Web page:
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Drip irrigation on a small farm - How do you reuse the mainlines from year to year?  RSS feed

 
Bernard Welm
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Location: Minnesota
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So I am looking at getting some drip irrigation for my garden/small farm. I get the parts that are available (T-Tape, main lines, the connecters between the two, etc).

I am just running into a hang up on how to use the main lines from year to year.

I get to hook up the T-tape you need to put a hole in the main line and then connect a barb so you can get water into the t-tape. Now at the end of the year when you put everything away do you take out all the barbs? or do you leave them in when you clean up the t-tape and the main lines?

The next year when you move your crops around and you change the number of t-tapes on the bed do you plug the extra holes in the main line (where there were barbs the previous year) or do you get barbs with valves and leave the barb in?


And since I am asking questions about drip tape anyways is there any great/better places to get them then others? So far from my research the best I have seen in getting a kit from dripworks.com
 
Nick Kitchener
Posts: 477
Location: Thunder Bay, Ontario, Canada
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There is more than one way to connect drip tape to the mainline. I would recommend you use couplings. It's a more expensive solution, but they are designed so that the trape can be disconnected from the main lines (for winter storage) and reconnected.

They look something like this:
http://www.irrigationdirect.ca/DL-250B600-Direct-Loc-.600-ID-x-1-4-Barb-700-or-710-Tubing-DL-250B600.html
 
David Irby
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Location: Locust Grove, VA
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We always left the mainlines and fittings in place and used the fittings with the valves so that we could open/close the flow to individual beds as needed. We did also use the "goof plugs" sometimes so it is nice to have a supply on hand when you are pretty sure that you don't want a line in the place anymore. The plugs are much cheaper than the fittings and can be removed and replaced with a barb fitting if you change your mind later (but probably not too many times before the hole would get stretched out and not seal well).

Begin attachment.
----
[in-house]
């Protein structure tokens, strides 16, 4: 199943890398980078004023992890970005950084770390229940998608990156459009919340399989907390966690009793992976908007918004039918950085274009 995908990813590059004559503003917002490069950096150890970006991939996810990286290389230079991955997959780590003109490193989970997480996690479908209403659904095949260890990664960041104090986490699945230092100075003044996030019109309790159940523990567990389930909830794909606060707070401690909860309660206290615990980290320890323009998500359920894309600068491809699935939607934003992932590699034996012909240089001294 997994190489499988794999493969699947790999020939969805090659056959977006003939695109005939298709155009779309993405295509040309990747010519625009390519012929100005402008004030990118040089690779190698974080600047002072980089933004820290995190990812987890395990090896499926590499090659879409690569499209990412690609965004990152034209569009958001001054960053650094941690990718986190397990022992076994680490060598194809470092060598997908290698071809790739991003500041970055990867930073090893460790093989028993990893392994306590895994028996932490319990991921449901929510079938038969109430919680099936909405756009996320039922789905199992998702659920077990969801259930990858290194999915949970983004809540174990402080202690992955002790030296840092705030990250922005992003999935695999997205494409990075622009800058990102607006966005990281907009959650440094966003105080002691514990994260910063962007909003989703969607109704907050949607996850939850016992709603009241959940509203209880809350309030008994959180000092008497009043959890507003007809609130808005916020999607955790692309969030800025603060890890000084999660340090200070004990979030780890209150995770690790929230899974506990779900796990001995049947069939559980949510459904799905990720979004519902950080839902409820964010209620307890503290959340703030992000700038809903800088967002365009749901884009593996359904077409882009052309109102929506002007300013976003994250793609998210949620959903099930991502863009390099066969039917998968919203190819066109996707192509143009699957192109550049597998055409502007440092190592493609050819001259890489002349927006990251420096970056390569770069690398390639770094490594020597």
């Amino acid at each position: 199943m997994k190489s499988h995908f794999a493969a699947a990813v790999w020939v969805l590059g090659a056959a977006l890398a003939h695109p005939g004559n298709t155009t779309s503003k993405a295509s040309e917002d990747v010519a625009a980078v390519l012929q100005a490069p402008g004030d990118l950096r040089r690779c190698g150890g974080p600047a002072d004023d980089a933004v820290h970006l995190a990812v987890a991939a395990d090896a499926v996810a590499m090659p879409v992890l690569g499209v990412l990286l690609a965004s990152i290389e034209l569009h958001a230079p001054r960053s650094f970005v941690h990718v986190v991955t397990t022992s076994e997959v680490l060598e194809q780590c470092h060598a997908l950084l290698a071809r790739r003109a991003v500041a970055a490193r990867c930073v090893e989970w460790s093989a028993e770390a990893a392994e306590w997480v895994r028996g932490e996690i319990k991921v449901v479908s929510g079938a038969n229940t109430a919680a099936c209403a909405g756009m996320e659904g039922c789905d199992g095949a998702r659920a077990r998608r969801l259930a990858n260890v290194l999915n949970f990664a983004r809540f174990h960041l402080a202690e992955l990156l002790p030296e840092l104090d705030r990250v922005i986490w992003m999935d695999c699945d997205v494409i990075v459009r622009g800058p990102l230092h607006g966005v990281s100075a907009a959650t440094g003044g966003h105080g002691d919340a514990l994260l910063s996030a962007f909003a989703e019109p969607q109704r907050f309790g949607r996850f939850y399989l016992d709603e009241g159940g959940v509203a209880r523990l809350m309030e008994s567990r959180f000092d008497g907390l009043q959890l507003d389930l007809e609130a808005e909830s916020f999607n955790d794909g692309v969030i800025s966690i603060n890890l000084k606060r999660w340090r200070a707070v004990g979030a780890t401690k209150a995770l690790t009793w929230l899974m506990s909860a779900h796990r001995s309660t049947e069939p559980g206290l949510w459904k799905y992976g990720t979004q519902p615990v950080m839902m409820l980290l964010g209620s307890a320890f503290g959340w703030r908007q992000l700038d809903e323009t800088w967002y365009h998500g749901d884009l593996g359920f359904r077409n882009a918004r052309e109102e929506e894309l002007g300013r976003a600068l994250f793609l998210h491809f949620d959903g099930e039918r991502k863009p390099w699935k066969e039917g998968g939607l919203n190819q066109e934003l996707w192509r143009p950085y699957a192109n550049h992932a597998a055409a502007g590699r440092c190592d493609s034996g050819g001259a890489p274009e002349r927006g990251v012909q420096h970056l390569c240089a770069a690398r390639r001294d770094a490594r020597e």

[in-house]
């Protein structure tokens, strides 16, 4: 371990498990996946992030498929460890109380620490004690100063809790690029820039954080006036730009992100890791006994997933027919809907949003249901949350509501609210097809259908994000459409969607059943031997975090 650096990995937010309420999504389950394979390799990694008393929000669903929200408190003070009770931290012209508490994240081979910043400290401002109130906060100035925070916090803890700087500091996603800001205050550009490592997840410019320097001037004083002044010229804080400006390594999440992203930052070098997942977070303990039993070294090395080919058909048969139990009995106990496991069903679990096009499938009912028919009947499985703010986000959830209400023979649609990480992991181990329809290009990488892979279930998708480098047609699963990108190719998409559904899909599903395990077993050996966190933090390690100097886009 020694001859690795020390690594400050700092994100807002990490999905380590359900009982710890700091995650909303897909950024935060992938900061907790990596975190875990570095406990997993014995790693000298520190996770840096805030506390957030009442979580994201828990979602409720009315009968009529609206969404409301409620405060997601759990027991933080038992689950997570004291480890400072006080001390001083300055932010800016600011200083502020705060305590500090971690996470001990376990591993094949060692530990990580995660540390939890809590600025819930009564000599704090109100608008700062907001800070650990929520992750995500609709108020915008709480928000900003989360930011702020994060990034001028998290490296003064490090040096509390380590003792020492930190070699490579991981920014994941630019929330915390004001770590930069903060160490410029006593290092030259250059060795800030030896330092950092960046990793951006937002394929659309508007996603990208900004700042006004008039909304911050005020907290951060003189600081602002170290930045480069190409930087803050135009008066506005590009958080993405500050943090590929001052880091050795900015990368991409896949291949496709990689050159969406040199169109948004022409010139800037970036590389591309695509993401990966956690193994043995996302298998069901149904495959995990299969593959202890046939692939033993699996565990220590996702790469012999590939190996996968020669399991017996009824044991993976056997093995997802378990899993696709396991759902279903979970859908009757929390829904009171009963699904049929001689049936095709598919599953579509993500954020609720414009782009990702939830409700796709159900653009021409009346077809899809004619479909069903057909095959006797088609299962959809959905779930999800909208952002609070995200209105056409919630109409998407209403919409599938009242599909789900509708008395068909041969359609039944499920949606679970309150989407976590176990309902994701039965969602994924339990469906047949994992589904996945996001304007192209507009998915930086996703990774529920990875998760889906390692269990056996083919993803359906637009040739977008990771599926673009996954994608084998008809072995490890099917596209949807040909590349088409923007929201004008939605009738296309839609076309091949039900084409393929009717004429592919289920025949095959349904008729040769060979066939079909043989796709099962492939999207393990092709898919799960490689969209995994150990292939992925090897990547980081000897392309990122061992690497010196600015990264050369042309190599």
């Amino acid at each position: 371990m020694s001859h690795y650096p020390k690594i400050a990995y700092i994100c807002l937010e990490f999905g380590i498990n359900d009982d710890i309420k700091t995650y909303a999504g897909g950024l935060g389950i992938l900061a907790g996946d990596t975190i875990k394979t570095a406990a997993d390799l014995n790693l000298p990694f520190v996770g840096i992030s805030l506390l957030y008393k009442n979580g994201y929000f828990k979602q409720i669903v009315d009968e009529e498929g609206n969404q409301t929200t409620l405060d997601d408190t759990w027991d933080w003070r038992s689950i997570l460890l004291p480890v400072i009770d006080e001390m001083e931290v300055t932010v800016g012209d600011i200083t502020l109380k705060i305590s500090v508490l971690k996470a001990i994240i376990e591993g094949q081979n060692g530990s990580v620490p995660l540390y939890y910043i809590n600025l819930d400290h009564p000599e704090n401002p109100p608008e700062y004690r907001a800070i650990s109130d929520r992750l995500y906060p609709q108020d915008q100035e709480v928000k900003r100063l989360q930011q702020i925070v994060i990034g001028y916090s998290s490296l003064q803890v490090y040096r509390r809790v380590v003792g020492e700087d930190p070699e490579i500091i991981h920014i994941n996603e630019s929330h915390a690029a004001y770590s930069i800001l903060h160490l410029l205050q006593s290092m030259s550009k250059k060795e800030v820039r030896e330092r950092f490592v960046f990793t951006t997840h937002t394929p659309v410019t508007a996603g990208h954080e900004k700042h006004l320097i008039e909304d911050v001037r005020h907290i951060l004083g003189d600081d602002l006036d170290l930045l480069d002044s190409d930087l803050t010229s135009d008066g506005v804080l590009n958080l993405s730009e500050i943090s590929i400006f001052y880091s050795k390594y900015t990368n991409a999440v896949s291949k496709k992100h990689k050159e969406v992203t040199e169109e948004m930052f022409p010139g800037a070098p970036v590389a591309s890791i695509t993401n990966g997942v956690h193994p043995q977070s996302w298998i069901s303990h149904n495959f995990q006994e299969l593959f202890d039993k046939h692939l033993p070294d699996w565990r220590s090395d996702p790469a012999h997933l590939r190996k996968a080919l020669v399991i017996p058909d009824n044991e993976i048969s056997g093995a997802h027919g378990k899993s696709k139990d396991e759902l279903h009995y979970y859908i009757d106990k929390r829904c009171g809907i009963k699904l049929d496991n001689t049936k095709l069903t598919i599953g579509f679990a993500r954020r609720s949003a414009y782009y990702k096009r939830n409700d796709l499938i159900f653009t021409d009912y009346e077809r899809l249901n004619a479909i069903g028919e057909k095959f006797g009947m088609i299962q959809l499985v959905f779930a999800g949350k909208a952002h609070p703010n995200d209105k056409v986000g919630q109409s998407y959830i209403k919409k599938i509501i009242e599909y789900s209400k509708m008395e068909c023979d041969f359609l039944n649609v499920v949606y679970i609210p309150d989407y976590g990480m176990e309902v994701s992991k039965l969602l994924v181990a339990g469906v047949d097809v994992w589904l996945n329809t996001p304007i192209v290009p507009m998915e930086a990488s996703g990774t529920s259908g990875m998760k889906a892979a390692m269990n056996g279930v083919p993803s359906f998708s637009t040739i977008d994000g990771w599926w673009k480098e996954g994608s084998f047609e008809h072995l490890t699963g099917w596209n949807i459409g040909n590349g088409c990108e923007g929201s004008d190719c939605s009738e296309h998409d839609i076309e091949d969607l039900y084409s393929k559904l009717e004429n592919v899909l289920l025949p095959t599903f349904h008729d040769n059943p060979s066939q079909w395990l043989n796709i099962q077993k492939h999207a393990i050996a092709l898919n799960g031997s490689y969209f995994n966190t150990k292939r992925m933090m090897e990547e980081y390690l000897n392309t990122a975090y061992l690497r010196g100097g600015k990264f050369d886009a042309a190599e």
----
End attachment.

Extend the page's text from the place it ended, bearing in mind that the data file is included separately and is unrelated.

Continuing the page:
Bernard Welm
Posts: 80
Location: Minnesota
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David - That is really great to hear. I was hoping that the barbs (couplings or what ever they are called) can be removed and goof plugs put in and then the goof plugs can come back out if needed. I was trying to figure out if I should get the valves or not. So this year I just got the couplings (I was hoping I could do exactly what Nick was saying)

So basically you guys validated the thoughts I had.

I do agree with you David that you likely could not change the couplings/goof plugs too often or the pipe would start leaking around the barb. So I will just have to start purchasing valves the next years. (the fun of this being the first year we are selling stuff from our garden and also trying to scale things up - like getting real irrigation stuff.)
 
Allen Wimberly
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We got away from t tape and have started using just the main line with 1 gallon emitters on it cost a little more to get started but the line is of better construction and if a emmit cloggs you can clean them out easy enough plus you don't have to have a low pressure regulator on it to keep from blowing it apart
You can add or plug the holes as you need or you can move the tubing to the new bed with the same crop it had in it last yr so you don't have to redo line
 
Bernard Welm
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Location: Minnesota
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Allen - the 1 gallon emitters do sound easy to use. My medium term goal is to move from using well water for the garden to using rain water. I have a LOT of roof space so it should be easy enough to keep up with the water needs. I just need to get a water tank up in the air some time soon. (I likely will put it on a 4 "tree posts" inside my barn, which should get it up 15 feet or so)
 
David Irby
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Location: Locust Grove, VA
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Allen - can you give a few more details - maybe what size line you are using for the crop rows and which type of emitters (pressure compensating?)? A picture would also be very helpful and greatly appreciated.

I am very interested in something that would hold up better over multiple seasons than the T-Tape.

Thanks,
Dave
 
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